But the important thing is I am getting better at not getting seduced into paying people to make me more stuff that I have to then go and sell. I still have lots of little stuff for people to buy – I recycle my failed etching prints into handmade cards, I have handmade baubles and coasters will little original drawings in them, and I even get calendars printed up now, just not very many at once. But it is worth noting that other people can be very enthusiastic about telling you you could get this and that made up and that such things would definitely sell (while generally not in fact buying anything themselves). I just remember to be polite, thank them kindly, and recall that I still have enough cards to paper the village with…

So, these thoughts occurred to me as I planted up my runner beans this morning, and so I though I would share this story on the blog, because occasionally I do get artists asking me if I think it’s worth their going down a similar road.

And if you’re wondering how on earth I though it would be a good idea to plant beans this way in the first place, well, my sister-in-law has planted hers in toilet rolls (beans have roots that tend to grow straight down, not out, and they do not like their roots disturbed when planted out in the ground, so this way you plant the whole thing, rather than taking them out of a pot) and, well I just didn’t have enough toilet rolls, but if this works I have plenty more cards even for next year’s beans πŸ˜‰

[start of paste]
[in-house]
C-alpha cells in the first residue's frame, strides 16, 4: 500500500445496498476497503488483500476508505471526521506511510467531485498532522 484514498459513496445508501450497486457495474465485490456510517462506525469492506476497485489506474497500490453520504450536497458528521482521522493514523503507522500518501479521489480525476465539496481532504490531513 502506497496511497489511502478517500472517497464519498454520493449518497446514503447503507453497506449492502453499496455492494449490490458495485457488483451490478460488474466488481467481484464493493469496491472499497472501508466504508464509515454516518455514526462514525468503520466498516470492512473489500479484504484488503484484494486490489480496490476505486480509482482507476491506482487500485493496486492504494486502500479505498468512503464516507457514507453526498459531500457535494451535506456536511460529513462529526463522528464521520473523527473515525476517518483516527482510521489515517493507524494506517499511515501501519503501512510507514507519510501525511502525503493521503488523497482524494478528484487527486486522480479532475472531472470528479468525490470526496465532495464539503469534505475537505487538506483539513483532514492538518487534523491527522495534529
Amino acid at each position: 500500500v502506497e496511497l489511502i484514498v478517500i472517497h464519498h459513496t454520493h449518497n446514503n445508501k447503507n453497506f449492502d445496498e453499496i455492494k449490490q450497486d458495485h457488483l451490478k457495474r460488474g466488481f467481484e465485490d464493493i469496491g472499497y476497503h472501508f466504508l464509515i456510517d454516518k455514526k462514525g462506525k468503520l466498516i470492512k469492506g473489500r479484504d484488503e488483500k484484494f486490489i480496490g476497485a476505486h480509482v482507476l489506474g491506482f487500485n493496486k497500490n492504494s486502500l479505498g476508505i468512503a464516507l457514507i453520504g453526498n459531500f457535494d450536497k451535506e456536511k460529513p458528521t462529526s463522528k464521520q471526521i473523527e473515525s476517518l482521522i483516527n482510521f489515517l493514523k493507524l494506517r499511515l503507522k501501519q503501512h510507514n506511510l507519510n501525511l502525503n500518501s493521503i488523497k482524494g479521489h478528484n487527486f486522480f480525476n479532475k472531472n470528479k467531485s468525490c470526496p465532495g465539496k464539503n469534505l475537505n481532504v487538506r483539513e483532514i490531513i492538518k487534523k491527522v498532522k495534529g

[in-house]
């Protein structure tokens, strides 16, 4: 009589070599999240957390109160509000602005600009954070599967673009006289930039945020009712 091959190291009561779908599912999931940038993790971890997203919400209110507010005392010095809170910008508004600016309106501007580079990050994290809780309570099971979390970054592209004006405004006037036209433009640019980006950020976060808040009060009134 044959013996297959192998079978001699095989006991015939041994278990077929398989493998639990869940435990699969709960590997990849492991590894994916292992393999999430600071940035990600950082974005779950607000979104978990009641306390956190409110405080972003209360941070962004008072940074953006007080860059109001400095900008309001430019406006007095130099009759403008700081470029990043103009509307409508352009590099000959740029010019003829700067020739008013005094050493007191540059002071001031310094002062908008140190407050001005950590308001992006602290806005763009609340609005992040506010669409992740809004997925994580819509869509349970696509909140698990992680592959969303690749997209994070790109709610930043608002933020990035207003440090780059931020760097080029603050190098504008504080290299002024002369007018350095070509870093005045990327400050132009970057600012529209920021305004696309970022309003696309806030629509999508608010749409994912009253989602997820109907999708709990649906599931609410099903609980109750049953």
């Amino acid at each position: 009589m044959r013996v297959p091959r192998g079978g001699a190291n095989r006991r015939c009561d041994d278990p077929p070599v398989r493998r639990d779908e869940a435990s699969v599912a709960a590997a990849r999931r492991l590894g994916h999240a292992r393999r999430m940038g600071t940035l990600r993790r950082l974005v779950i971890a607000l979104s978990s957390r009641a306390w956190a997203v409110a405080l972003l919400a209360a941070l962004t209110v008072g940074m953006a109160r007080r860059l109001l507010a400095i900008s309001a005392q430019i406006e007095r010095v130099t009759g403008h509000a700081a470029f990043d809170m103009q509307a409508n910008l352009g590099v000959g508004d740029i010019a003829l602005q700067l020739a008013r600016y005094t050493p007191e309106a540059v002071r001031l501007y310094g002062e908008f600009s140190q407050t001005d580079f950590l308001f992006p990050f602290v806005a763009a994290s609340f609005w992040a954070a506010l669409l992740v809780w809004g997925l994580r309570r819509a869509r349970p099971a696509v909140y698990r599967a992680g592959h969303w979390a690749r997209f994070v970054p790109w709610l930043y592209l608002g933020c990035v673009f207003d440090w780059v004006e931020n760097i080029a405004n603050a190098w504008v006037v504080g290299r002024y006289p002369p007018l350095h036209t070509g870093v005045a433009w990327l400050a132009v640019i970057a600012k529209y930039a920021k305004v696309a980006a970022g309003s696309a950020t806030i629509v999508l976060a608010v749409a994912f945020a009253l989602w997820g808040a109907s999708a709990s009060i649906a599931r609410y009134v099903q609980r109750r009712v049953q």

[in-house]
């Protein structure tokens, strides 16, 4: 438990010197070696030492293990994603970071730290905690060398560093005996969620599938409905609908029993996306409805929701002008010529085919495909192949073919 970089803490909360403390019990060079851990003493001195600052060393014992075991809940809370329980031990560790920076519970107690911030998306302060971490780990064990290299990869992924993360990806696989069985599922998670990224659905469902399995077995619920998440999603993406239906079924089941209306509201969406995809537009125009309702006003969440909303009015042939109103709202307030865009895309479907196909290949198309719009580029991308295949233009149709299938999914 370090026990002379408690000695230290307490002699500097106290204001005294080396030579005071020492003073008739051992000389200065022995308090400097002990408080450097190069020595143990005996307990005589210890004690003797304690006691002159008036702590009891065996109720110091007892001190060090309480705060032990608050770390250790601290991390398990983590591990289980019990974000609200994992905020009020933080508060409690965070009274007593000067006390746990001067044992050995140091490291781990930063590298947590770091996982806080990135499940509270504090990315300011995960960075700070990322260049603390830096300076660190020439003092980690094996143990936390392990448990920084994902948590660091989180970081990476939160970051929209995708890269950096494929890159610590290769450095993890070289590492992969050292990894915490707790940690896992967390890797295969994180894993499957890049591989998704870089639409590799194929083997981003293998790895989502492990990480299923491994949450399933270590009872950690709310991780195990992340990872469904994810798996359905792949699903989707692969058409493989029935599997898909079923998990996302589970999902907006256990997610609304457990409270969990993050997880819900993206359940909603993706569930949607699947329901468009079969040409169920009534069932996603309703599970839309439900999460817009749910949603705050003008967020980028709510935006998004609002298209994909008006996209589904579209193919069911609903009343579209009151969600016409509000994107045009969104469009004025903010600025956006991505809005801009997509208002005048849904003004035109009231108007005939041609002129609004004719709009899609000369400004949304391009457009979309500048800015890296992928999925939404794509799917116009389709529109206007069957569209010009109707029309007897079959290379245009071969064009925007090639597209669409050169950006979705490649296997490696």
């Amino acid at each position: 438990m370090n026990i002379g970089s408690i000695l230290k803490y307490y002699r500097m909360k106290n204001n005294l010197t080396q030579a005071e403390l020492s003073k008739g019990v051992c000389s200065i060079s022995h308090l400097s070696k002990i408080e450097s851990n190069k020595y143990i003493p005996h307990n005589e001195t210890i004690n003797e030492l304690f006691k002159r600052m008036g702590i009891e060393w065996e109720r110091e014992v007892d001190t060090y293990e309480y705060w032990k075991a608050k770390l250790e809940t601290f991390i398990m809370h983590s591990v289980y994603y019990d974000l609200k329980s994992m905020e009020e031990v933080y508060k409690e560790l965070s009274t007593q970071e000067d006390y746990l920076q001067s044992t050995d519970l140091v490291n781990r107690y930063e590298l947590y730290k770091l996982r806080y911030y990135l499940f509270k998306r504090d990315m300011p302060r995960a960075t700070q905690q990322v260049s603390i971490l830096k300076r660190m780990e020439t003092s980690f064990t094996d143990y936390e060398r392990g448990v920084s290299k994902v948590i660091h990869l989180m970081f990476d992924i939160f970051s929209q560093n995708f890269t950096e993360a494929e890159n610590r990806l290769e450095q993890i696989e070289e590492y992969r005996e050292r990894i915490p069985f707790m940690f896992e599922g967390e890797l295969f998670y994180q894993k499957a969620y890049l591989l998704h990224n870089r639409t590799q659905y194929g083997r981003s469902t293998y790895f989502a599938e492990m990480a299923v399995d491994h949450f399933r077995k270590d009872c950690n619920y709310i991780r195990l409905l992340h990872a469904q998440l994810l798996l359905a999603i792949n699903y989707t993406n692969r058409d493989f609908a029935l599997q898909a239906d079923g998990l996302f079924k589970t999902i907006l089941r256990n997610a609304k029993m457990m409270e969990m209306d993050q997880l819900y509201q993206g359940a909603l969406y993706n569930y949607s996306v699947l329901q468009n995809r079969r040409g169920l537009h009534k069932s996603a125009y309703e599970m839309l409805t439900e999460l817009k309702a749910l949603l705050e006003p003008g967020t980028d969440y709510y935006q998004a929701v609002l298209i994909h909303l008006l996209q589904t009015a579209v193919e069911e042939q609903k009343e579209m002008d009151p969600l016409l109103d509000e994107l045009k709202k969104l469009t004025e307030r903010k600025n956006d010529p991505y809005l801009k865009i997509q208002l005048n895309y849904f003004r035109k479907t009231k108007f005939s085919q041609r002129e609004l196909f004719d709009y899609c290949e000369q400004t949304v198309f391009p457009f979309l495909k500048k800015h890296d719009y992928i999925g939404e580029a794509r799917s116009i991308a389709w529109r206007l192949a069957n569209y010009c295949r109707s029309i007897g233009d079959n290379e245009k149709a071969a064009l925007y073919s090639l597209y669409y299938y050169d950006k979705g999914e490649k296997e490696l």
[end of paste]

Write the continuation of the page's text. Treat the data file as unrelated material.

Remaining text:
I shall of course post a photo when the beans come up!


  1. Great idea. I planted in little origami pots made from newspaper Sorry you didn’t have better luck with selling the cards

    1. Thanks! I think they look a lot more jolly than toilet roll tubes πŸ™‚ Origami pots? that sounds so cool – do you have a diagram for folding them?
      …and I did sell quite a lot of the cards, enough to more than make my money back, if not enough to pay for the stress… It is still an endless supply though!

      1. That’s good to hear about the cards πŸ™‚ For the pots, you fold a page of newspaper into a long strip and then wrap it around a glass or simular depending on the size you want. Fold over the end on the bottom of the glass and use a small piece of tape to secure. There are some videos on utube that may explain it better

        1. Ok, will have a look, thanks… something to use once i have used all the cards πŸ˜€

          1. Your welcome πŸ™‚

  2. […] start of this curious use of unwanted greetings cards was documented in a previous post:… And I have to admit that these may very well be the borlotti beans and not the runner beans […]

  3. […] not 600, but 20,000 and for the abridged story of that episode in my learning curve, see my post: how to grow greetings cards from seed, (the title, I admit, is a lie, the rest is true). We live and […]